Westwood deaf to Augusta roars
Electricity crackled and fizzed around Augusta on Saturday as the magic of the Masters returned with a roar.
Make that multiple roars, as Phil Mickelson sparked a scintillating spell of golf that had fans shaking their heads in disbelief.
Mickelson ignited the fireworks with an eagle at the par-five 13th and stoked the fire further by holing his second shot to the 14th for back-to-back eagles - for only the third time in Masters history. He nearly added a third at the very next hole as patrons went into delirium.
The thunder which accompanied the second eagle had fans down in Amen Corner wondering perhaps whether a bomb had gone off. "What the hell was that?" said one.
"That was no birdie," said another. With no radios, eyes strained to see distant leaderboards. Those with binoculars became their guides.
"Here it comes, they're changing it now...oh man, he dunked it. Mickelson dunked his second." Word spread like wildfire. But after the earthquake came the aftershocks.
Fred Couples, who had just birdied the 14th, chipped in for an eagle on the 15th before Mickelson kept the party going, just missing the hole with his second over the water at the long 15th. And those were just the headline acts. "That's about as fun as it gets," said Mickelson.
Back down at the 12th, patriotic English fans witnessing Lee Westwood drop a shot and Ian Poulter leak two felt like they were watching a different tournament. "We're in the wrong place here," said one resignedly.
The roars reverberating around the Georgia pines made you quite forget it was a Saturday. This was Sunday stuff, eclipsing the final round last year when Mickelson and Tiger Woods went on a charge to restore the Masters' mojo after some barren years.
"Those roars are Augusta roars," said the 60-year-old two-time champion Tom Watson. "I'm glad they're back."
Out on the isolated 13th tee, Westwood looked a peripheral figure, having gone from being the four-shot leader to tieing with Mickelson. And by the end of the 13th, Westwood was one behind the charging American, all in the space of 30 minutes.
"It was probably one of those great days in golf. I obviously wasn't privy to it but I was well aware that somebody was making a charge and I figured it was Phil," he said. "That's why major championships are tough to win because great players do great things at majors."
But the 36-year-old Westwood has become hardened to major golf over the last few years and knows better than to concern himself with what others are doing.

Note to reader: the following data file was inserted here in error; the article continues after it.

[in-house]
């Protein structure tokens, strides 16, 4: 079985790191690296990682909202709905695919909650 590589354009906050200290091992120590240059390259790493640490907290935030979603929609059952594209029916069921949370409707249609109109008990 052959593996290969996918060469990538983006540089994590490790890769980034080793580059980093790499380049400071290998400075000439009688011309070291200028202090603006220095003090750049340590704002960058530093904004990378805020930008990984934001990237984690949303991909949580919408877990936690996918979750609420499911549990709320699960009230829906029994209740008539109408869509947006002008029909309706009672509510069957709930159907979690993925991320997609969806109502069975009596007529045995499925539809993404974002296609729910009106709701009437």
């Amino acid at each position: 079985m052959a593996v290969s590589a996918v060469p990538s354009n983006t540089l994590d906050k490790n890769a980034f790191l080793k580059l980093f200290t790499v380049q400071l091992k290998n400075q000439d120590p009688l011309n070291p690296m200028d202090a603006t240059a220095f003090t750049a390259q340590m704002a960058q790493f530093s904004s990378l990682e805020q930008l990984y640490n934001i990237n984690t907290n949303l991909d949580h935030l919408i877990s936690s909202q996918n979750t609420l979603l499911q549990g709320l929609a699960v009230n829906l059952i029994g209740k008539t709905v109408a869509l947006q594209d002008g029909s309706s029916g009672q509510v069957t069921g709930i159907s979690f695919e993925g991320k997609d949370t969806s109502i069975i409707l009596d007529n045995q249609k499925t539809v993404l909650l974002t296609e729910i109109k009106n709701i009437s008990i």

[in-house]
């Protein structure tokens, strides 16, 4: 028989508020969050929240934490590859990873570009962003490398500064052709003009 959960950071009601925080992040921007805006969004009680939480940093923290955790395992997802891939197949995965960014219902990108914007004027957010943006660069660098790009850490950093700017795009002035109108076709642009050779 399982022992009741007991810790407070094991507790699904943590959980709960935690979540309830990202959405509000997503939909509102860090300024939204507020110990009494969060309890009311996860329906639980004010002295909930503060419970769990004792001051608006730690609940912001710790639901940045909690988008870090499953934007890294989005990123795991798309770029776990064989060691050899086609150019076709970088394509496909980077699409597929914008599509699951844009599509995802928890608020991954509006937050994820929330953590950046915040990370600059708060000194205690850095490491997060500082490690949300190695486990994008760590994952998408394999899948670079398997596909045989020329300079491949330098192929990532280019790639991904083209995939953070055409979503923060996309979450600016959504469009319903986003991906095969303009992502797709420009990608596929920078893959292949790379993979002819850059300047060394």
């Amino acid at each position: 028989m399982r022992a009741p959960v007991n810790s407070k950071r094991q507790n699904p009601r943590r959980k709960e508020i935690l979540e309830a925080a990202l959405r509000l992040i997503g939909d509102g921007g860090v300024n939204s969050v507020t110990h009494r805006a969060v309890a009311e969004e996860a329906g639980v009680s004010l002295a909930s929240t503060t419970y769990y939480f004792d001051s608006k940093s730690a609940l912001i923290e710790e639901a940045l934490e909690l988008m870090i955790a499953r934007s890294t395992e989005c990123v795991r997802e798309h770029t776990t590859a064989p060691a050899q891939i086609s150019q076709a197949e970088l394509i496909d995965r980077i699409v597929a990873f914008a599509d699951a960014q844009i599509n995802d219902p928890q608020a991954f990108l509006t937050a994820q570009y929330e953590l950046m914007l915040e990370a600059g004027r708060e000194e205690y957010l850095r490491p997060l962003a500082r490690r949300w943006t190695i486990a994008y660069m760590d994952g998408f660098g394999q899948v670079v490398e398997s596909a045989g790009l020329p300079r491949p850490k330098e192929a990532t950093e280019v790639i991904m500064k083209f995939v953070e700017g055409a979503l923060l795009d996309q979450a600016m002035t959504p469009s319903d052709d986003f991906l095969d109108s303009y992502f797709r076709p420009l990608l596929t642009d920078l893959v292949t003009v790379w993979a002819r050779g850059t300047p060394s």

"I've got my own little bubble in my own little world that I wander around in now," said the world number four. "What Phil Mickelson does is out of my control. The only thing I can control is where I hit it."
Westwood, who has finished third in three majors in the last 18 months, continued to plough his own steady course, like a huge tanker steering an unerringly straight course across a rough sea.
He put that single blemish at 12 behind him and remained patient until a birdie at the 15th set up his one-shot lead over Mickelson going into the final round, with a maiden major title beckoning.
Westwood admits that a few years back he was caught up in trying to take his game to "the next level", but has since discovered there is no such thing. Only the ability to put yourself into contention and then keep playing until they hand out the prizes at the end.
"It's very boring, I'm just going to keep playing to my gameplan," he said. "I'll try to hit that first fairway and we'll go from there, try to hole the odd putt and see what the situation is at 7pm on Sunday night."
England has not had a Masters winner since Nick Faldo won the third of his Masters titles at Augusta in 1996, while Britain is still chasing its first major champion since Paul Lawrie won the Open in 1999.
Poulter fell away on Saturday, though he is still just about in touch, but Sam Torrance, the former European Ryder Cup captain and BBC commentator, believes Westwood's time has come.
"Lee Westwood really handled himself well out there and put himself in perfect position to win his first major," he said. "I think he's absolutely ready now - 100% ready."
But Mickelson, who won the second of his two Green Jackets in 2006, is developing a deep love affair with the Masters and its fans and will feel he is ready for another, while the ever-tenacious Woods just will not go away.
He has won all 14 of his majors when leading going into the final round, but is well-placed at four back to launch a strike which could break that pattern.
As Mickelson proved, things can change fast at Augusta. But the Good Ship Westwood may yet just steam straight to victory.